We were then not at all surprised to hear that workers in this region were refusing to accept the recommendation to settle on the offer that the motor bargaining team and the NEC had recommended to them.

Is this what happened? Did you and the DGS sign the agreement without consultation and involvement of the bargaining team?

No, it is a fabrication and in our view a deliberate pack of lies.

A member of the motor bargaining team from the Eastern Cape chose to distort the facts in report-backs to members despite being part of every step of the negotiations.

We have written to the bargaining team member concerned to clarify why he chose to misrepresent the facts of the motor negotiations and the well publicized allegation against the union leadership.

Give us some background as to where you think this unhappiness stemmed from?
Negotiations in the motor industry started way back in April 2010 and not a single employer from amongst the sectors/chapters made an offer to the union.

But once the union served notice for strike action, some employers immediately approached shop stewards and members on the eve of the strike.

They tried to break the strike by promising members a 13% or 12% wage increase on condition they did not go on strike.

How could we trust these promises that were only verbal?

The very reason that members went on strike was that there was no basis for trusting such employers!

In companies where employers are honest and are not bashing the union, they formally write to the leadership of the union and make their offer.

Such situations have been handled with absolutely no problem.

During the strike the employers then jointly made their 9% wage offer (including those that had originally promised 13 and 12% increases if there was no strike!).

But when the union recommended settlement less than these vague employer offers, our own members turned against their own union and said we had sold out.

What other reasons could have made components workers unhappy with the settlement?

Others asked us why they should settle for less than 10%, when auto had won 10%.

Whilst that is true, we all know that the auto sector (car manufacturers) continue to squeeze the components employers demanding that they must reduce costs every day.

We are also aware that components employers in this recession have been moaning and retrenching stating that high interest rates and small cuts that the Reserve Bank has been making, only contribute in strengthening the currency making it very difficult for them to increase their export business.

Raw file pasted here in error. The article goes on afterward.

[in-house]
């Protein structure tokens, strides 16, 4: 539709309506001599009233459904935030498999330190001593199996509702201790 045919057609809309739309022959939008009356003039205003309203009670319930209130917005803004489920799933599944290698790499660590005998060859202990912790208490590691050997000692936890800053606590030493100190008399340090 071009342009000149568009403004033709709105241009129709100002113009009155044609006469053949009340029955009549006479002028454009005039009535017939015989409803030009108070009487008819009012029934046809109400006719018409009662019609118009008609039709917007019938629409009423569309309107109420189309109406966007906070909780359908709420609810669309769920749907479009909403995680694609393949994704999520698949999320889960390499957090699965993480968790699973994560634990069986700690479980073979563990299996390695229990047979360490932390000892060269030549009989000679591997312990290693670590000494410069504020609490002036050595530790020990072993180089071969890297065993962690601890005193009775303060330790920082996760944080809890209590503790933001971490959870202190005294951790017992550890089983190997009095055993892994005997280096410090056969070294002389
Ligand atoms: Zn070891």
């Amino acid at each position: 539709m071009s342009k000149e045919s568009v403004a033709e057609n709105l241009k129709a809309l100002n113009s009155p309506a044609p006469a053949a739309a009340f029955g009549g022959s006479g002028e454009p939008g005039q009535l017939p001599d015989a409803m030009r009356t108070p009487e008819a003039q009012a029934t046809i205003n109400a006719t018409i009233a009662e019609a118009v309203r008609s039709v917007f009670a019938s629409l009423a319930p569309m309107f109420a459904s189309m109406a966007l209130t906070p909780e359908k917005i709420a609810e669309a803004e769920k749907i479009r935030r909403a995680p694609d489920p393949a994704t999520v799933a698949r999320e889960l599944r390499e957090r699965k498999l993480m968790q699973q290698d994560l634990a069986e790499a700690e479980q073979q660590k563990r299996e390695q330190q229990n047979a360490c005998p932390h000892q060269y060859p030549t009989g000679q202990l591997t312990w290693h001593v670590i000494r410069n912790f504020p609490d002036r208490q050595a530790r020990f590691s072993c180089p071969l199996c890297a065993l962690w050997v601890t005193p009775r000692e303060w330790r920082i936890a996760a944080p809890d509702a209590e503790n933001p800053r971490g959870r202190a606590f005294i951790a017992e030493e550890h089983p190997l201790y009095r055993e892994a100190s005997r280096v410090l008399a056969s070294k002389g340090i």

They told us that under the circumstances they can’t afford 10% like the car manufacturers.

As leadership we couldn’t just dismiss those factors.

Another reason is that employers didn’t really move on components’ workers demands around the bonus (4.3.3), removal of the ceiling in severance pay, peace clause and reduction of working hours.

Numsa has to take these issues forward in the tripartite forum.

What other criticisms are you aware of?

Some components workers are criticising Numsa saying that it keeps on settling on 9%.

The measure used to determine wages in South Africa is CPI. CPI at the time of the negotiations was standing at 4,5%.

It is Numsa and its leadership that have championed to settle way above CPI and this we have achieved.

We don’t think such a criticism is correct or accurate however it is our members' right to take any particular position by raising these matters.

We are not fighting with our members or to undermine their integrity but we sharply raising a debate with a view that members of the organization must appreciate that we went on a strike with demands we won some and we lost some.

What are the lessons to be learnt from the 2010 collective bargaining? What must we take forward?

Before and after the motor, auto and tyre negotiations, the NOB convened sessions of the sectors to analyse the manner in which our sectors are organised for example companies in the motor industry produce and supply components to the auto sector and yet they are in different bargaining forums.

As a result of this when the auto workers returned from strike action and the motr sector commenced with strike action, Numsa members in the auto sector in reality saw a continuation of strike action because their companies could not get parts from component manufacturers whose workers were on strike. Numsa must revisit how the component sector is demarcated.

Should we take components out of the motor sector and put them together with the component sector, body builders and car dealers so they all bargain together?

This restructuring however must be a product of research and defining a new organising and bargaining strategy for the organization.

We also learnt that in the car dealers, we are very poorly organized but the very same employers are very influential in the sector and blocked progress.

In 2011 we must go all out to organize car dealership workers to join Numsa. Essentially workers in the car dealers did not go on strike.

The union, specifically in the component sector, must continue to take a campaign against auto employers so that their suppliers eg Lear Corporation stop employing labour brokers.

This pressure could also include pushing these companies to address the 4.33 on bonus and reduction of hours of work without loss of pay.


Numsa news No 3, October 2010